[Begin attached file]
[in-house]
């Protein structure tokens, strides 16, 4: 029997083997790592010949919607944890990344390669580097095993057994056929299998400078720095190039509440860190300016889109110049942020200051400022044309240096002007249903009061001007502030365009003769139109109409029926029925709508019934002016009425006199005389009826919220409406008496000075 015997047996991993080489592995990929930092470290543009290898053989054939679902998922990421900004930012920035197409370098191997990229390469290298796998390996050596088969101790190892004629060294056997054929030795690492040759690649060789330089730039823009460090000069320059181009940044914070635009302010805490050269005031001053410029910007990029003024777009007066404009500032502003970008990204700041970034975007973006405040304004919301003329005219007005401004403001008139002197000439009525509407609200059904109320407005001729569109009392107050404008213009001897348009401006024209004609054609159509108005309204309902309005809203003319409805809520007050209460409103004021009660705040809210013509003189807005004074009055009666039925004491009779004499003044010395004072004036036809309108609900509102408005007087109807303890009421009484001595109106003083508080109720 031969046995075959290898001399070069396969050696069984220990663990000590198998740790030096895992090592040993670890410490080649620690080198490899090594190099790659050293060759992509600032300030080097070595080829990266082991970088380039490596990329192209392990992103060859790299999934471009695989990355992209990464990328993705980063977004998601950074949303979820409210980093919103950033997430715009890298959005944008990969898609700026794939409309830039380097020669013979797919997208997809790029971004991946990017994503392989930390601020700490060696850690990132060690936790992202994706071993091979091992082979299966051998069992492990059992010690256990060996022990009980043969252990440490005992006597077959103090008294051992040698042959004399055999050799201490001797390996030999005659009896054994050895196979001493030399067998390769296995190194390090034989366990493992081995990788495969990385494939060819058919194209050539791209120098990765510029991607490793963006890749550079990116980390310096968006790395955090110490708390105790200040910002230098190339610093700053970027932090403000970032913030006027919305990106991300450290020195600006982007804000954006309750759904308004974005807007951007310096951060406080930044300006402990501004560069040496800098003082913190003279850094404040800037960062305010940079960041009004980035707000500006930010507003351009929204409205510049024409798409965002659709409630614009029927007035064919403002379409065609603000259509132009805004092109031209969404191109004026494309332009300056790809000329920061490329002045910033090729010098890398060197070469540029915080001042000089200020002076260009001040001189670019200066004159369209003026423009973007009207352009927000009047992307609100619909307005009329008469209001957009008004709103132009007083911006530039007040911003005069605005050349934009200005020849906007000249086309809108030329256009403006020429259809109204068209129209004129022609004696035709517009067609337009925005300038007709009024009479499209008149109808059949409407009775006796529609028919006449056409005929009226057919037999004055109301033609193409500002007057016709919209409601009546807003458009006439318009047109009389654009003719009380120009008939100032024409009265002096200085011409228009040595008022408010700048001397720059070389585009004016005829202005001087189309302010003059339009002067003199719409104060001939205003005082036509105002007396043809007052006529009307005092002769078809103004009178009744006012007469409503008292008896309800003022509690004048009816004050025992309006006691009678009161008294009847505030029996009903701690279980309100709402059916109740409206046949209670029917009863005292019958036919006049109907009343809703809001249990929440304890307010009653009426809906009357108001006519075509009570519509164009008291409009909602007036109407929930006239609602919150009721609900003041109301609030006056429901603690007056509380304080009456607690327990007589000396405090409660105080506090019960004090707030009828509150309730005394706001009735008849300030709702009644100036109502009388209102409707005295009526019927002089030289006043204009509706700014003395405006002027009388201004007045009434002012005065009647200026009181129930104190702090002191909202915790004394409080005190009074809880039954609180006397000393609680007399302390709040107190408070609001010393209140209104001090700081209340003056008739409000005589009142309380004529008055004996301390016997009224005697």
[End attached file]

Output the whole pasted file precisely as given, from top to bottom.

[in-house]
């Protein structure tokens, strides 16, 4: 029997083997790592010949919607944890990344390669580097095993057994056929299998400078720095190039509440860190300016889109110049942020200051400022044309240096002007249903009061001007502030365009003769139109109409029926029925709508019934002016009425006199005389009826919220409406008496000075 015997047996991993080489592995990929930092470290543009290898053989054939679902998922990421900004930012920035197409370098191997990229390469290298796998390996050596088969101790190892004629060294056997054929030795690492040759690649060789330089730039823009460090000069320059181009940044914070635009302010805490050269005031001053410029910007990029003024777009007066404009500032502003970008990204700041970034975007973006405040304004919301003329005219007005401004403001008139002197000439009525509407609200059904109320407005001729569109009392107050404008213009001897348009401006024209004609054609159509108005309204309902309005809203003319409805809520007050209460409103004021009660705040809210013509003189807005004074009055009666039925004491009779004499003044010395004072004036036809309108609900509102408005007087109807303890009421009484001595109106003083508080109720 031969046995075959290898001399070069396969050696069984220990663990000590198998740790030096895992090592040993670890410490080649620690080198490899090594190099790659050293060759992509600032300030080097070595080829990266082991970088380039490596990329192209392990992103060859790299999934471009695989990355992209990464990328993705980063977004998601950074949303979820409210980093919103950033997430715009890298959005944008990969898609700026794939409309830039380097020669013979797919997208997809790029971004991946990017994503392989930390601020700490060696850690990132060690936790992202994706071993091979091992082979299966051998069992492990059992010690256990060996022990009980043969252990440490005992006597077959103090008294051992040698042959004399055999050799201490001797390996030999005659009896054994050895196979001493030399067998390769296995190194390090034989366990493992081995990788495969990385494939060819058919194209050539791209120098990765510029991607490793963006890749550079990116980390310096968006790395955090110490708390105790200040910002230098190339610093700053970027932090403000970032913030006027919305990106991300450290020195600006982007804000954006309750759904308004974005807007951007310096951060406080930044300006402990501004560069040496800098003082913190003279850094404040800037960062305010940079960041009004980035707000500006930010507003351009929204409205510049024409798409965002659709409630614009029927007035064919403002379409065609603000259509132009805004092109031209969404191109004026494309332009300056790809000329920061490329002045910033090729010098890398060197070469540029915080001042000089200020002076260009001040001189670019200066004159369209003026423009973007009207352009927000009047992307609100619909307005009329008469209001957009008004709103132009007083911006530039007040911003005069605005050349934009200005020849906007000249086309809108030329256009403006020429259809109204068209129209004129022609004696035709517009067609337009925005300038007709009024009479499209008149109808059949409407009775006796529609028919006449056409005929009226057919037999004055109301033609193409500002007057016709919209409601009546807003458009006439318009047109009389654009003719009380120009008939100032024409009265002096200085011409228009040595008022408010700048001397720059070389585009004016005829202005001087189309302010003059339009002067003199719409104060001939205003005082036509105002007396043809007052006529009307005092002769078809103004009178009744006012007469409503008292008896309800003022509690004048009816004050025992309006006691009678009161008294009847505030029996009903701690279980309100709402059916109740409206046949209670029917009863005292019958036919006049109907009343809703809001249990929440304890307010009653009426809906009357108001006519075509009570519509164009008291409009909602007036109407929930006239609602919150009721609900003041109301609030006056429901603690007056509380304080009456607690327990007589000396405090409660105080506090019960004090707030009828509150309730005394706001009735008849300030709702009644100036109502009388209102409707005295009526019927002089030289006043204009509706700014003395405006002027009388201004007045009434002012005065009647200026009181129930104190702090002191909202915790004394409080005190009074809880039954609180006397000393609680007399302390709040107190408070609001010393209140209104001090700081209340003056008739409000005589009142309380004529008055004996301390016997009224005697």